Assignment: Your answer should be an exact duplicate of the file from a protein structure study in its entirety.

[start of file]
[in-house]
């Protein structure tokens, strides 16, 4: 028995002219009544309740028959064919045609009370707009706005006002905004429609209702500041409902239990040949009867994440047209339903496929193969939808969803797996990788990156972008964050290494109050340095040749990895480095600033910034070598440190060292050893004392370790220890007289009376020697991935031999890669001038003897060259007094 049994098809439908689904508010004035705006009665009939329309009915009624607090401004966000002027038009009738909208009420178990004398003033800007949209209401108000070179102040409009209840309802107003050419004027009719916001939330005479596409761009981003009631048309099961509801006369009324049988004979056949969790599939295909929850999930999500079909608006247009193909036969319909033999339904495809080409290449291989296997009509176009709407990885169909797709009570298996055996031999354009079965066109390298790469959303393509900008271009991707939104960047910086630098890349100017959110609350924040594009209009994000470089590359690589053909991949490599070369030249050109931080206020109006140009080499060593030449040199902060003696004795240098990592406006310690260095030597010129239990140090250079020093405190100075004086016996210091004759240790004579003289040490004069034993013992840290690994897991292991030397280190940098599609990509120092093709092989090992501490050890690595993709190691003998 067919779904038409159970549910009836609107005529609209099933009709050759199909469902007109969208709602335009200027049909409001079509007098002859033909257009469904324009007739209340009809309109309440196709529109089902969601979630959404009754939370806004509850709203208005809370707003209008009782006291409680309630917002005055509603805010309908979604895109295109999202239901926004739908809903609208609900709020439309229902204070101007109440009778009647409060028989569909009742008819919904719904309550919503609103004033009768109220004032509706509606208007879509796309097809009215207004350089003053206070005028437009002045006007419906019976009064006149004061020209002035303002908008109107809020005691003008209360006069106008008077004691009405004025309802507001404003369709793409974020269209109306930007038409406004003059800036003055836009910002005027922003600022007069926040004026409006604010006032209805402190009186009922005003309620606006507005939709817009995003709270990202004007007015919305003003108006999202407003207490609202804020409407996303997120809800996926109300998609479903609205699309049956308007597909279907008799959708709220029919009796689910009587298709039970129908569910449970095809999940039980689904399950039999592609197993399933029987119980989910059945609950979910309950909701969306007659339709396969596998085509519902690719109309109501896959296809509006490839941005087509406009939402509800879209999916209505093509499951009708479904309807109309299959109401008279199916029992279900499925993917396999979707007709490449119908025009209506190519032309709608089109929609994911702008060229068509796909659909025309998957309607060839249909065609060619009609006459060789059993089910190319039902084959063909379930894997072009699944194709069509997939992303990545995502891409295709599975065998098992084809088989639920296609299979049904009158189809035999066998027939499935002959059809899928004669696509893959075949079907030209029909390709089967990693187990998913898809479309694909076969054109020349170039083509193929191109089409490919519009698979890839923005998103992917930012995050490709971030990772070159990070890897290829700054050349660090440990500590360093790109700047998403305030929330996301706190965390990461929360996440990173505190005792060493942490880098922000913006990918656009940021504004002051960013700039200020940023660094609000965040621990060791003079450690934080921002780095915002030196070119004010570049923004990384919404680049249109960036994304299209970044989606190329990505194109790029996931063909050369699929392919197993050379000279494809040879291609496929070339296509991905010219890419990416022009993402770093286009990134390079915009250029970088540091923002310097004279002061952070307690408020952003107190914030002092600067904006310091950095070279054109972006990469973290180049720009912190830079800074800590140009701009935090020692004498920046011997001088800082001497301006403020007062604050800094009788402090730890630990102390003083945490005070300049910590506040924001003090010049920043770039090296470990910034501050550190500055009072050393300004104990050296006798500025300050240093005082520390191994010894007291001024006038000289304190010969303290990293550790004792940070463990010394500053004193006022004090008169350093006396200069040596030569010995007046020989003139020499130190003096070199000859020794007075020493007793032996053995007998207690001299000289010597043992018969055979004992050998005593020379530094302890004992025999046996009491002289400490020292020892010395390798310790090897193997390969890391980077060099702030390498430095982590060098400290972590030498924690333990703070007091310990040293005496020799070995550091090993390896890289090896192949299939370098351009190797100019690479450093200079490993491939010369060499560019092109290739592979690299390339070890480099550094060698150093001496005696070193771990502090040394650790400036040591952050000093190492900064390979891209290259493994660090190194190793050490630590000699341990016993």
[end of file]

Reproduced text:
[in-house]
């Protein structure tokens, strides 16, 4: 028995002219009544309740028959064919045609009370707009706005006002905004429609209702500041409902239990040949009867994440047209339903496929193969939808969803797996990788990156972008964050290494109050340095040749990895480095600033910034070598440190060292050893004392370790220890007289009376020697991935031999890669001038003897060259007094 049994098809439908689904508010004035705006009665009939329309009915009624607090401004966000002027038009009738909208009420178990004398003033800007949209209401108000070179102040409009209840309802107003050419004027009719916001939330005479596409761009981003009631048309099961509801006369009324049988004979056949969790599939295909929850999930999500079909608006247009193909036969319909033999339904495809080409290449291989296997009509176009709407990885169909797709009570298996055996031999354009079965066109390298790469959303393509900008271009991707939104960047910086630098890349100017959110609350924040594009209009994000470089590359690589053909991949490599070369030249050109931080206020109006140009080499060593030449040199902060003696004795240098990592406006310690260095030597010129239990140090250079020093405190100075004086016996210091004759240790004579003289040490004069034993013992840290690994897991292991030397280190940098599609990509120092093709092989090992501490050890690595993709190691003998 067919779904038409159970549910009836609107005529609209099933009709050759199909469902007109969208709602335009200027049909409001079509007098002859033909257009469904324009007739209340009809309109309440196709529109089902969601979630959404009754939370806004509850709203208005809370707003209008009782006291409680309630917002005055509603805010309908979604895109295109999202239901926004739908809903609208609900709020439309229902204070101007109440009778009647409060028989569909009742008819919904719904309550919503609103004033009768109220004032509706509606208007879509796309097809009215207004350089003053206070005028437009002045006007419906019976009064006149004061020209002035303002908008109107809020005691003008209360006069106008008077004691009405004025309802507001404003369709793409974020269209109306930007038409406004003059800036003055836009910002005027922003600022007069926040004026409006604010006032209805402190009186009922005003309620606006507005939709817009995003709270990202004007007015919305003003108006999202407003207490609202804020409407996303997120809800996926109300998609479903609205699309049956308007597909279907008799959708709220029919009796689910009587298709039970129908569910449970095809999940039980689904399950039999592609197993399933029987119980989910059945609950979910309950909701969306007659339709396969596998085509519902690719109309109501896959296809509006490839941005087509406009939402509800879209999916209505093509499951009708479904309807109309299959109401008279199916029992279900499925993917396999979707007709490449119908025009209506190519032309709608089109929609994911702008060229068509796909659909025309998957309607060839249909065609060619009609006459060789059993089910190319039902084959063909379930894997072009699944194709069509997939992303990545995502891409295709599975065998098992084809088989639920296609299979049904009158189809035999066998027939499935002959059809899928004669696509893959075949079907030209029909390709089967990693187990998913898809479309694909076969054109020349170039083509193929191109089409490919519009698979890839923005998103992917930012995050490709971030990772070159990070890897290829700054050349660090440990500590360093790109700047998403305030929330996301706190965390990461929360996440990173505190005792060493942490880098922000913006990918656009940021504004002051960013700039200020940023660094609000965040621990060791003079450690934080921002780095915002030196070119004010570049923004990384919404680049249109960036994304299209970044989606190329990505194109790029996931063909050369699929392919197993050379000279494809040879291609496929070339296509991905010219890419990416022009993402770093286009990134390079915009250029970088540091923002310097004279002061952070307690408020952003107190914030002092600067904006310091950095070279054109972006990469973290180049720009912190830079800074800590140009701009935090020692004498920046011997001088800082001497301006403020007062604050800094009788402090730890630990102390003083945490005070300049910590506040924001003090010049920043770039090296470990910034501050550190500055009072050393300004104990050296006798500025300050240093005082520390191994010894007291001024006038000289304190010969303290990293550790004792940070463990010394500053004193006022004090008169350093006396200069040596030569010995007046020989003139020499130190003096070199000859020794007075020493007793032996053995007998207690001299000289010597043992018969055979004992050998005593020379530094302890004992025999046996009491002289400490020292020892010395390798310790090897193997390969890391980077060099702030390498430095982590060098400290972590030498924690333990703070007091310990040293005496020799070995550091090993390896890289090896192949299939370098351009190797100019690479450093200079490993491939010369060499560019092109290739592979690299390339070890480099550094060698150093001496005696070193771990502090040394650790400036040591952050000093190492900064390979891209290259493994660090190194190793050490630590000699341990016993």